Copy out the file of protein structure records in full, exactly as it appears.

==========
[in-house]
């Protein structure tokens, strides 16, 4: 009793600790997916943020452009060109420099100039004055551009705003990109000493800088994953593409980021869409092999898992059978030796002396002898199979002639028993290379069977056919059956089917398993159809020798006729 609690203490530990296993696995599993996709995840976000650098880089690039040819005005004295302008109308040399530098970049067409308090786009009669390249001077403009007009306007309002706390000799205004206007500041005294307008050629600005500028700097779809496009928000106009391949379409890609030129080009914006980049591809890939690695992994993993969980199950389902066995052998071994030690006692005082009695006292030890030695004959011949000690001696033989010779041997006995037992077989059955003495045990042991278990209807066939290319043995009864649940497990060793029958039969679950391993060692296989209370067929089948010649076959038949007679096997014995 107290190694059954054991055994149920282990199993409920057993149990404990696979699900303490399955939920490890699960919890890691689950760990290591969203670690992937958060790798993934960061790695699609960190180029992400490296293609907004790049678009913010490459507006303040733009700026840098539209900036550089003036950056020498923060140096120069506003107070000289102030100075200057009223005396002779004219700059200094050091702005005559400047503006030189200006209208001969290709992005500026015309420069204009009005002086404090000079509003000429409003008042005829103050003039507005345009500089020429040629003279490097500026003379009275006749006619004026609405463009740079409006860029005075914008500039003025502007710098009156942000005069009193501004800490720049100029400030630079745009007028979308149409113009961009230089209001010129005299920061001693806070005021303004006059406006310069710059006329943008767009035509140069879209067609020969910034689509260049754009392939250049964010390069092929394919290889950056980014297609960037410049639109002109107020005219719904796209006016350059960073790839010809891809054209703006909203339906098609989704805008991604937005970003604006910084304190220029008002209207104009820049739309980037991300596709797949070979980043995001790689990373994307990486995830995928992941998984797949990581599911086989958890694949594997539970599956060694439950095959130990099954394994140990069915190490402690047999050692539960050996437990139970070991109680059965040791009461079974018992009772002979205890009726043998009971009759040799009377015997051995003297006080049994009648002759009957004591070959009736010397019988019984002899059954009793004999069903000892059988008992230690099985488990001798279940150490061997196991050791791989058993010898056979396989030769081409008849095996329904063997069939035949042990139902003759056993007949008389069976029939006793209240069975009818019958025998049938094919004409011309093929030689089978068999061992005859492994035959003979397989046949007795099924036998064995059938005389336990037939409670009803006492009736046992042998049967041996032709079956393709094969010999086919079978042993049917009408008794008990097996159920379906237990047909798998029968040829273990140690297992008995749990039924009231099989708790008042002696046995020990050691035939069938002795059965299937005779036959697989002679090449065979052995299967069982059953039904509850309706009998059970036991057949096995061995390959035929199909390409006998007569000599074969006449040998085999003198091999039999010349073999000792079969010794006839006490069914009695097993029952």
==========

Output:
[in-house]
């Protein structure tokens, strides 16, 4: 009793600790997916943020452009060109420099100039004055551009705003990109000493800088994953593409980021869409092999898992059978030796002396002898199979002639028993290379069977056919059956089917398993159809020798006729 609690203490530990296993696995599993996709995840976000650098880089690039040819005005004295302008109308040399530098970049067409308090786009009669390249001077403009007009306007309002706390000799205004206007500041005294307008050629600005500028700097779809496009928000106009391949379409890609030129080009914006980049591809890939690695992994993993969980199950389902066995052998071994030690006692005082009695006292030890030695004959011949000690001696033989010779041997006995037992077989059955003495045990042991278990209807066939290319043995009864649940497990060793029958039969679950391993060692296989209370067929089948010649076959038949007679096997014995 107290190694059954054991055994149920282990199993409920057993149990404990696979699900303490399955939920490890699960919890890691689950760990290591969203670690992937958060790798993934960061790695699609960190180029992400490296293609907004790049678009913010490459507006303040733009700026840098539209900036550089003036950056020498923060140096120069506003107070000289102030100075200057009223005396002779004219700059200094050091702005005559400047503006030189200006209208001969290709992005500026015309420069204009009005002086404090000079509003000429409003008042005829103050003039507005345009500089020429040629003279490097500026003379009275006749006619004026609405463009740079409006860029005075914008500039003025502007710098009156942000005069009193501004800490720049100029400030630079745009007028979308149409113009961009230089209001010129005299920061001693806070005021303004006059406006310069710059006329943008767009035509140069879209067609020969910034689509260049754009392939250049964010390069092929394919290889950056980014297609960037410049639109002109107020005219719904796209006016350059960073790839010809891809054209703006909203339906098609989704805008991604937005970003604006910084304190220029008002209207104009820049739309980037991300596709797949070979980043995001790689990373994307990486995830995928992941998984797949990581599911086989958890694949594997539970599956060694439950095959130990099954394994140990069915190490402690047999050692539960050996437990139970070991109680059965040791009461079974018992009772002979205890009726043998009971009759040799009377015997051995003297006080049994009648002759009957004591070959009736010397019988019984002899059954009793004999069903000892059988008992230690099985488990001798279940150490061997196991050791791989058993010898056979396989030769081409008849095996329904063997069939035949042990139902003759056993007949008389069976029939006793209240069975009818019958025998049938094919004409011309093929030689089978068999061992005859492994035959003979397989046949007795099924036998064995059938005389336990037939409670009803006492009736046992042998049967041996032709079956393709094969010999086919079978042993049917009408008794008990097996159920379906237990047909798998029968040829273990140690297992008995749990039924009231099989708790008042002696046995020990050691035939069938002795059965299937005779036959697989002679090449065979052995299967069982059953039904509850309706009998059970036991057949096995061995390959035929199909390409006998007569000599074969006449040998085999003198091999039999010349073999000792079969010794006839006490069914009695097993029952």